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  • Writer's pictureLeslie Wegner MS, CCC-SLP

Muscle Tension Dysphonia

Updated: Dec 23, 2020

Primary and Secondary Muscle Tension Dysphonia (MTD)

Muscle Tension Dysphonia is term used to describe a a functional voice disorder, meaning the vocal structures are free of things like nodules and lesions, but the voice doesn't sound normal. It's characterized by a muscle tension imbalance in the laryngeal area, neck, jaw, tongue, and can even include the upper torso. Primary MTD is diagnosed when there is no obvious cause, and secondary MTD develops as a reaction to another voice issue, like working hard to speak with nodules, reflux symptoms, or a paralyzed vocal fold.

Symptoms can include hoarseness, vocal strain, increased effort to speak, decreased loudness, vocal fatigue, throat pain at rest and while speaking, breathiness, pitch changes, and even aphonia. These symptoms can come and go, and even vary throughout the day and between activities.

The patient should be evaluated by an ENT/laryngologist and speech pathologist who complete videostroboscopy, aerodynamic assessment, and behavioral voice evaluation to make an accurate diagnosis. The SLP leads the patient in various therapeutic techniques and strategies to offload laryngeal tension and help learn new motor patterns for efficient, resonant phonation.

Effective treatment options include myofascial release/manual therapy, laryngeal reposturing, and behavioral voice therapy to balance vocal subsystems for resonant, easy speech. They may target breathing and upper-body relaxation techniques to further enhance vocal efficiency. Sometimes referrals to physical therapy, massage therapy, and GI are also warranted.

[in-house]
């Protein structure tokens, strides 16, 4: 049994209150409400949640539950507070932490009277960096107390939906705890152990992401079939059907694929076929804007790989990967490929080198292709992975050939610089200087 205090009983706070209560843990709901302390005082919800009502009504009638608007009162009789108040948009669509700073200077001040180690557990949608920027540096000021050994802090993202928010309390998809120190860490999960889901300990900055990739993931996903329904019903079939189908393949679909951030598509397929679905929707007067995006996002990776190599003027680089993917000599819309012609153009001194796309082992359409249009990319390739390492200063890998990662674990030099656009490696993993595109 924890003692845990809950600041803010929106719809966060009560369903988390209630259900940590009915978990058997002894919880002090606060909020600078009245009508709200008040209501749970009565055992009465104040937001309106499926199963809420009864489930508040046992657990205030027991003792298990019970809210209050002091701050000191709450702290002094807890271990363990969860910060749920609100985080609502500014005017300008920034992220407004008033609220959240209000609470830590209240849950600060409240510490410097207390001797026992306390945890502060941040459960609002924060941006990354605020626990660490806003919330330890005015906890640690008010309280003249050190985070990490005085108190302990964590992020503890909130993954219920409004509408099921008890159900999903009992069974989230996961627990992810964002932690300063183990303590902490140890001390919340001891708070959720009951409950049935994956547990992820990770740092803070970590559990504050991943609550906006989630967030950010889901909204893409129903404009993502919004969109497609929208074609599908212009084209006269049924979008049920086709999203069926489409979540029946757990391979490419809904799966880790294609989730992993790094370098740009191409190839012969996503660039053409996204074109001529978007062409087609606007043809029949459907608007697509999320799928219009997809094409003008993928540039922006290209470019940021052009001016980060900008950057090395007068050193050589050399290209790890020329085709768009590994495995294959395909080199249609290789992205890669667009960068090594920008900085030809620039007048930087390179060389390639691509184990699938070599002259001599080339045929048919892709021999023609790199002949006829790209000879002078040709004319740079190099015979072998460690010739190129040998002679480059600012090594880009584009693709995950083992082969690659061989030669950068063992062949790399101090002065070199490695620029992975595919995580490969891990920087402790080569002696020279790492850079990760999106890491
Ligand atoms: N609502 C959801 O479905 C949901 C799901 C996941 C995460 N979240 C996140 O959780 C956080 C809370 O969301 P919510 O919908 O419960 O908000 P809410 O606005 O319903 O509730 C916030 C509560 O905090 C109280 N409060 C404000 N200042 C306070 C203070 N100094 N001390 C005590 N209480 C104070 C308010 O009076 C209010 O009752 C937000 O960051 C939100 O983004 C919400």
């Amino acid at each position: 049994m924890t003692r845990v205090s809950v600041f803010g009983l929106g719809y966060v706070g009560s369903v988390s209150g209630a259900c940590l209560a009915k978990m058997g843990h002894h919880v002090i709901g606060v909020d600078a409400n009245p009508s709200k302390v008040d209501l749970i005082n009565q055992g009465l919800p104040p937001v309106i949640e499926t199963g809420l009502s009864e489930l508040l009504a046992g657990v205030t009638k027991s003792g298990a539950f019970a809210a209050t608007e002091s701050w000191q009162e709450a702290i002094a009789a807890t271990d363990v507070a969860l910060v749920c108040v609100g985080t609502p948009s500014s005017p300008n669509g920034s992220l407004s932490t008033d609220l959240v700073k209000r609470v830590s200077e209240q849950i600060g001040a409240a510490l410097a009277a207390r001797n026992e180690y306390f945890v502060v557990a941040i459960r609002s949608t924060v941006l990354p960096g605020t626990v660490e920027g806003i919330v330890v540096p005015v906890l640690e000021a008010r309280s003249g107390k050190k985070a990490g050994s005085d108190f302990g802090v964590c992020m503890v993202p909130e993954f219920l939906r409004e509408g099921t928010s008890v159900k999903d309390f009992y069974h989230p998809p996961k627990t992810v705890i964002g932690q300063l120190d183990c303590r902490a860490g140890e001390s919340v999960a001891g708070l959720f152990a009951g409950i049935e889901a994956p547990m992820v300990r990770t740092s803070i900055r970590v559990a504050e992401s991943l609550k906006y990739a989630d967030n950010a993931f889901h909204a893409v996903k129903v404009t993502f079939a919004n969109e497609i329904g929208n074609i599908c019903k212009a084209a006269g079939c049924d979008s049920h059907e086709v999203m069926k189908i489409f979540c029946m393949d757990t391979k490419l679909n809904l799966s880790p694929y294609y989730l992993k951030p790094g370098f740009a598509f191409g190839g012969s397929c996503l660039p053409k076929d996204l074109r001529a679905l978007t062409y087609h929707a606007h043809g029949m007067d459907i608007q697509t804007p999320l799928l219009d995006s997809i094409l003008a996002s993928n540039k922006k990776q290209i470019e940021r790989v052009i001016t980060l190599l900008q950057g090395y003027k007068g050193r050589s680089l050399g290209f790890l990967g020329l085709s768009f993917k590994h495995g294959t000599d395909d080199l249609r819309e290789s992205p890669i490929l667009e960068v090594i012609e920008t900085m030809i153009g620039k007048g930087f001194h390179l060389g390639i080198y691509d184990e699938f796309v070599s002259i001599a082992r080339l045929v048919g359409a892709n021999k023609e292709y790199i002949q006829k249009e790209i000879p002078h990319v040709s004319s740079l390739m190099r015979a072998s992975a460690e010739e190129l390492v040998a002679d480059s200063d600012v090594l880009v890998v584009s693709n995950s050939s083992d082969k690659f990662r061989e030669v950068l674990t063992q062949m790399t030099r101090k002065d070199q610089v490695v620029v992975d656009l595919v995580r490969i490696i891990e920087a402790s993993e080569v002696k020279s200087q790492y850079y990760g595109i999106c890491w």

Learn more:


Roy, N., Peterson, E. A., Pierce, J. L., Smith, M. E., & Houtz, D. R. (2017). Manual laryngeal reposturing as a primary approach for mutational falsetto. The Laryngoscope, 127, 645–650. lary.26053

Cohen, S. M., Lee, H.-J., Roy, N., & Misono, S. (2017). Chronicity of voice-related health care utilization in the general medicine community. Otolaryngology—Head & Neck Surgery, 156, 693–701. 10.1177/0194599816688203

van Leer, E., & Conner, N. P. (2015). Predicting and influencing voice therapy adherence using social–cognitive factors and mobile video. American Journal of Speech-Language Pathology, 24, 164–176. 10.1044/2015_AJSLP-12-0123

van Mersbergen, M. (2011). Voice disorders and personality: Understanding their interactions. Perspectives on Voice and Voice Disorders, 21, 31–38.

Van Stan, J. H., Roy, N., Awan, S., Stemple, J., & Hillman, R. E. (2015). A taxonomy of voice therapy. American Journal of Speech-Language Pathology, 24, 101–125.

Leslie Wegner, M.S., CCC-SLP, is a speech pathologist and voice teacher specializing in singing/professional voice, swallowing, accent modification, and AAC. She is the owner of North Texas Voice and Speech, a member of ASHA Special Interest Group 3, Voice and Upper Airway Disorders, and is a proud Veteran of the US Army Band. Connect at, Instagram, and Facebook.


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